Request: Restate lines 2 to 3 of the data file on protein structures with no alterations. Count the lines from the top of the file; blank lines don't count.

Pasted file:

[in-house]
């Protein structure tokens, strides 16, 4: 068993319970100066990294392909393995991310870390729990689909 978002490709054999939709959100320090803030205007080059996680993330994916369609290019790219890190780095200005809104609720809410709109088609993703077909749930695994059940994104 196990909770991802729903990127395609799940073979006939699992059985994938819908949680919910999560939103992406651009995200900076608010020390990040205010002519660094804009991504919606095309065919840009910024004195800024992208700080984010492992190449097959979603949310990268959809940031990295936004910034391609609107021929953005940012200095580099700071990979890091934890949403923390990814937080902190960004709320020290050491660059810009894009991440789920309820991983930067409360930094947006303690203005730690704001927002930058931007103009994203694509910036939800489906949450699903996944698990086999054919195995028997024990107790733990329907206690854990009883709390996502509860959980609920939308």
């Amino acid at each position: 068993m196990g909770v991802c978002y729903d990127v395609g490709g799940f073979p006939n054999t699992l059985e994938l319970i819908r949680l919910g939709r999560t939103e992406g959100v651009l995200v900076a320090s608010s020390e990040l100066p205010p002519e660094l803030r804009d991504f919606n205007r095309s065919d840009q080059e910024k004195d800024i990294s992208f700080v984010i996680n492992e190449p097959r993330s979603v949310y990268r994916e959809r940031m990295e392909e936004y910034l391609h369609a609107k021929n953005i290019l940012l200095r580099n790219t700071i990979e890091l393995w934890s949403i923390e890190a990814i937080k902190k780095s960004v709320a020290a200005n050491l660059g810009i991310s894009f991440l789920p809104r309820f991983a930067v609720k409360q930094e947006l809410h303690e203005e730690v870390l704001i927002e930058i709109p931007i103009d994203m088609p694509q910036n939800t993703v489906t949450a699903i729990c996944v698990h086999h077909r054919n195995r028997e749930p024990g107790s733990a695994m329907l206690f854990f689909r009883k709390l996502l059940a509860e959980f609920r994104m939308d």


């Protein structure tokens, strides 16, 4: 068993319970100066990294392909393995991310870390729990689909 978002490709054999939709959100320090803030205007080059996680993330994916369609290019790219890190780095200005809104609720809410709109088609993703077909749930695994059940994104 196990909770991802729903990127395609799940073979006939699992059985994938819908949680919910999560939103992406651009995200900076608010020390990040205010002519660094804009991504919606095309065919840009910024004195800024992208700080984010492992190449097959979603949310990268959809940031990295936004910034391609609107021929953005940012200095580099700071990979890091934890949403923390990814937080902190960004709320020290050491660059810009894009991440789920309820991983930067409360930094947006303690203005730690704001927002930058931007103009994203694509910036939800489906949450699903996944698990086999054919195995028997024990107790733990329907206690854990009883709390996502509860959980609920939308």
């Amino acid at each position: 068993m196990g909770v991802c978002y729903d990127v395609g490709g799940f073979p006939n054999t699992l059985e994938l319970i819908r949680l919910g939709r999560t939103e992406g959100v651009l995200v900076a320090s608010s020390e990040l100066p205010p002519e660094l803030r804009d991504f919606n205007r095309s065919d840009q080059e910024k004195d800024i990294s992208f700080v984010i996680n492992e190449p097959r993330s979603v949310y990268r994916e959809r940031m990295e392909e936004y910034l391609h369609a609107k021929n953005i290019l940012l200095r580099n790219t700071i990979e890091l393995w934890s949403i923390e890190a990814i937080k902190k780095s960004v709320a020290a200005n050491l660059g810009i991310s894009f991440l789920p809104r309820f991983a930067v609720k409360q930094e947006l809410h303690e203005e730690v870390l704001i927002e930058i709109p931007i103009d994203m088609p694509q910036n939800t993703v489906t949450a699903i729990c996944v698990h086999h077909r054919n195995r028997e749930p024990g107790s733990a695994m329907l206690f854990f689909r009883k709390l996502l059940a509860e959980f609920r994104m939308d």